Chew well and do not eat quickly. Adults repeat it to children who are too greedy, but even adults often do not follow these simple rules, between too fast lunch breaks and sandwiches devoured in seconds. These are bad habits that could represent a threat to individual well being. This is suggested by new research conducted by Hiroshima University in Japan, presented at the scientific conference of the American Heart Association. Eating too quickly was associated with an increase in the likelihood of developing metabolic syndrome, a set of risk factors for cardiovascular health. We discuss this topic with Professor Daniela Lucini, Head of the Humanitas Section of Exercise Medicine.
The study was attended by 642 men and 441 women with an average age of just over fifty-one years who did not have metabolic syndrome. These were divided into three groups according to the speed with which they tended to eat: slowly, normally or quickly. After five years, this correlation emerged between fast eating and the highest probability of having developed metabolic syndrome (11.6% of them compared to 6.5% between the intermediate speed group and 2.3% among the slowest). In addition, the higher speed was also associated with higher weight gain, higher fasting blood glucose values and a wider waist.
Fasting glycaemia is one of the markers of metabolic syndrome. In addition, there are also abdominal obesity (measured by waist circumference), increased blood pressure, high levels of triglycerides and low “good” HDL cholesterol values. Three of them are enough to configure this syndrome, which in turn increases the risk of diabetes and heart disease.
The tendency to eat quickly has been the subject of several studies. Among these, a study published in 2008 in the British Medical Journal, also conducted in Japan on more than three thousand adults, concluded that those who ate quickly, until they were full, were more likely to be overweight than those who took their time during meals. Why is biting and chewing quickly not a healthy habit? “First of all, the digestion process is altered because whoever chews badly ingests food that is not well processed and aggravates stomach work. The digestion – recalls Professor Lucini – begins with chewing thanks to the action of enzymes contained in saliva”.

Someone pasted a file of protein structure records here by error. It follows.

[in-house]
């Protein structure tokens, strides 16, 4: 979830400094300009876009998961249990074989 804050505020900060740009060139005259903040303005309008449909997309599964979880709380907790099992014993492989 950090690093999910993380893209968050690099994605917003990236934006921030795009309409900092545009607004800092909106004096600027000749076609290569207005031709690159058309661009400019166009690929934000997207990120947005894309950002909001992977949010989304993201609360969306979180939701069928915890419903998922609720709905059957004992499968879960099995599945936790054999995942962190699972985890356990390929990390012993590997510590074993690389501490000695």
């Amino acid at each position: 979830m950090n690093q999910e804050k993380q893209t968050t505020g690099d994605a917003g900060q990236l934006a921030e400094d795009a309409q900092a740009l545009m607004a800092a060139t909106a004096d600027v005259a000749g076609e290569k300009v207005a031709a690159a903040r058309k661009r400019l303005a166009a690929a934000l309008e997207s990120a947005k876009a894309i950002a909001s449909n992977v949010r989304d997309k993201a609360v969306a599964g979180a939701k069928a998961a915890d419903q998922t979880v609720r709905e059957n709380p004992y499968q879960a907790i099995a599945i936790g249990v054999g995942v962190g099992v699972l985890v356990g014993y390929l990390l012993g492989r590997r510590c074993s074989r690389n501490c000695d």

In addition – she goes on – there is a tendency to swallow air, a factor that can cause annoyance and gastrointestinal disorders; finally, there is a tendency to eat more because chewing takes less time. Whoever chews for a longer time, takes longer and has the feeling of having eaten more, but in truth it’s just because required more energy and thus a feeling of satiety”.
“This is what happens to infants before weaning. Breastfeeding a newborn baby initially has its own difficulties to extract the milk through sucking and thus the baby eats properly, unlike the infant fed with formula milk from a bottle, which can cause a lot of ingestion. This habit can also be maintained through growth phases and can explain the differences in weight between those who have been naturally breastfed and those who have not, as indicated by various studies. The former tend not to accumulate pounds excessively”.
The right time to eat
For adults, a crucial moment is the lunch break at work when the temptation to eat quickly can arise as well as doing so in front of the PC: “This too is a habit to avoid since lunch break is an opportunity to devote time for oneself, to take off from work, rest and recover energy even while eating. However, it should not be seen as an opportunity to simply swallow something on the go and introduce calories. Eating in front of the PC, maybe while checking the mail or organizing the work for the afternoon, could lead to eating more quickly because it pushes people to go back to their activities”.
How to devote the right time? “Maybe something can be consumed with a fork and knife to make gestures that can accompany a meal to be consumed in a reasonable time. Moreover, without forgetting the supply of water. Drinking is very important to help digestion. The opportunity to drink during a meal is considered by some people to stimulate an increase in appetite. On the contrary, there are those who say that not drinking during the meal makes it more difficult to eat and thus they eat less. Before, during or after a meal, it is always important to have a drink,” says the professor.
One last tip: It is recommended to arrive at lunch break or an evening meal not entirely on an empty stomach: People who do not break hunger could eat a meal in a more voracious way. To avoid this, breakfast and a mid-morning or mid-afternoon snack are essential, always paying attention to what you eat,” concludes the specialist.